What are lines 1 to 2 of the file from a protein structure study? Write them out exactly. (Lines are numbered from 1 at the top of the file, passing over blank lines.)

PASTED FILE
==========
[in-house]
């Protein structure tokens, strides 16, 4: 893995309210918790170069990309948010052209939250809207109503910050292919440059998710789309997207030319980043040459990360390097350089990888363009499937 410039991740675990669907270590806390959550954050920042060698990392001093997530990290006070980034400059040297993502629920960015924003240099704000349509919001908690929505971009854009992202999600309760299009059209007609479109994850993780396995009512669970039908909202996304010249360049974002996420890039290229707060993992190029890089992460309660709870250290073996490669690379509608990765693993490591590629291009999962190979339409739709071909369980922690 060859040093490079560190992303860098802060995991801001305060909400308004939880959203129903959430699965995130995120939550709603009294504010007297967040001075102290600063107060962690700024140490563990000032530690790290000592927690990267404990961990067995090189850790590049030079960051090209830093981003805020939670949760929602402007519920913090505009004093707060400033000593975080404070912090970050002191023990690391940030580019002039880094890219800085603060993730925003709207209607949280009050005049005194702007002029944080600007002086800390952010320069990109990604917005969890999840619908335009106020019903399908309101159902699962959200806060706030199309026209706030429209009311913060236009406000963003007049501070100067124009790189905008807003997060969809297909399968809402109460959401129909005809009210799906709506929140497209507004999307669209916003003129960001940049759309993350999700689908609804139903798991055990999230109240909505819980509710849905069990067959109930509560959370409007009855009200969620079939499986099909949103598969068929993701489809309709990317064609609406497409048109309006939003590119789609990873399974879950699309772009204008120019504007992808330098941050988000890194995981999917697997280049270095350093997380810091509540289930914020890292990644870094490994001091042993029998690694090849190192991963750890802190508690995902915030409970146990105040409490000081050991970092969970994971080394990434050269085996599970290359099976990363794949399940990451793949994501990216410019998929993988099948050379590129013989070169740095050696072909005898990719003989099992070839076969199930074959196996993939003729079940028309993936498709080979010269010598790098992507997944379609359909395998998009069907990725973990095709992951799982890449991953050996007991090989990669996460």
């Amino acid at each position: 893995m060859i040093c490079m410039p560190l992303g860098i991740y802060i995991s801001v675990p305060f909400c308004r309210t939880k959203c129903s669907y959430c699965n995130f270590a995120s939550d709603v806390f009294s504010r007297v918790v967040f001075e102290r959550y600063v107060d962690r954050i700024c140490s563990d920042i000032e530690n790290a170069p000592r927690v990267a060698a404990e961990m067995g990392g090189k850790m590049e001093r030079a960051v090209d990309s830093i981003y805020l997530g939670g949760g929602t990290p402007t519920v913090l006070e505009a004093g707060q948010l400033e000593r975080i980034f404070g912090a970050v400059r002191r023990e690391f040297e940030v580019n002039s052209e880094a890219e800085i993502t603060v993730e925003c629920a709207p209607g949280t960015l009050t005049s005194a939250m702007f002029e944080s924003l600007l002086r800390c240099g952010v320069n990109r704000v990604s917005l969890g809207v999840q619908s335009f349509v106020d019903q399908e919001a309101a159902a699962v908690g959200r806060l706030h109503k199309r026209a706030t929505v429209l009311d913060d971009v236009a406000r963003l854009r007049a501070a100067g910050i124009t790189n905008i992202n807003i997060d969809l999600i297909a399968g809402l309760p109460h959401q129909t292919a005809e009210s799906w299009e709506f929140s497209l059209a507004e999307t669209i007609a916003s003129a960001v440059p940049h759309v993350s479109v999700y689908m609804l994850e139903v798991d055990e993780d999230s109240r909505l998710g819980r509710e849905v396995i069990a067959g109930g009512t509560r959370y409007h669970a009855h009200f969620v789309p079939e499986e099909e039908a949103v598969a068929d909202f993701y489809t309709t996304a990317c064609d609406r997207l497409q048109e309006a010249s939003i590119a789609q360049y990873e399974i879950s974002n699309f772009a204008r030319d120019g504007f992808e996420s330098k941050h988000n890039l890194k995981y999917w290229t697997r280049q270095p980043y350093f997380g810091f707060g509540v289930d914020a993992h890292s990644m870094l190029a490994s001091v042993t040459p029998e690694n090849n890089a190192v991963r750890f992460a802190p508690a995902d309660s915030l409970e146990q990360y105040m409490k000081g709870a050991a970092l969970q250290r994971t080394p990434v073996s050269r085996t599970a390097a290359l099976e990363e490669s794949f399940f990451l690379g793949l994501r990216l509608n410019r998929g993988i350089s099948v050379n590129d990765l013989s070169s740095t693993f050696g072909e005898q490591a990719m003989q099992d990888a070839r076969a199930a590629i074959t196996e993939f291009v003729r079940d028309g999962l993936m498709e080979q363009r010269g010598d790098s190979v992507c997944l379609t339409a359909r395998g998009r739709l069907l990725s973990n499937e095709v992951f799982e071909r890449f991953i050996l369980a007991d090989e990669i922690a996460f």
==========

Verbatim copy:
[in-house]
């Protein structure tokens, strides 16, 4: 893995309210918790170069990309948010052209939250809207109503910050292919440059998710789309997207030319980043040459990360390097350089990888363009499937 410039991740675990669907270590806390959550954050920042060698990392001093997530990290006070980034400059040297993502629920960015924003240099704000349509919001908690929505971009854009992202999600309760299009059209007609479109994850993780396995009512669970039908909202996304010249360049974002996420890039290229707060993992190029890089992460309660709870250290073996490669690379509608990765693993490591590629291009999962190979339409739709071909369980922690 060859040093490079560190992303860098802060995991801001305060909400308004939880959203129903959430699965995130995120939550709603009294504010007297967040001075102290600063107060962690700024140490563990000032530690790290000592927690990267404990961990067995090189850790590049030079960051090209830093981003805020939670949760929602402007519920913090505009004093707060400033000593975080404070912090970050002191023990690391940030580019002039880094890219800085603060993730925003709207209607949280009050005049005194702007002029944080600007002086800390952010320069990109990604917005969890999840619908335009106020019903399908309101159902699962959200806060706030199309026209706030429209009311913060236009406000963003007049501070100067124009790189905008807003997060969809297909399968809402109460959401129909005809009210799906709506929140497209507004999307669209916003003129960001940049759309993350999700689908609804139903798991055990999230109240909505819980509710849905069990067959109930509560959370409007009855009200969620079939499986099909949103598969068929993701489809309709990317064609609406497409048109309006939003590119789609990873399974879950699309772009204008120019504007992808330098941050988000890194995981999917697997280049270095350093997380810091509540289930914020890292990644870094490994001091042993029998690694090849190192991963750890802190508690995902915030409970146990105040409490000081050991970092969970994971080394990434050269085996599970290359099976990363794949399940990451793949994501990216410019998929993988099948050379590129013989070169740095050696072909005898990719003989099992070839076969199930074959196996993939003729079940028309993936498709080979010269010598790098992507997944379609359909395998998009069907990725973990095709992951799982890449991953050996007991090989990669996460």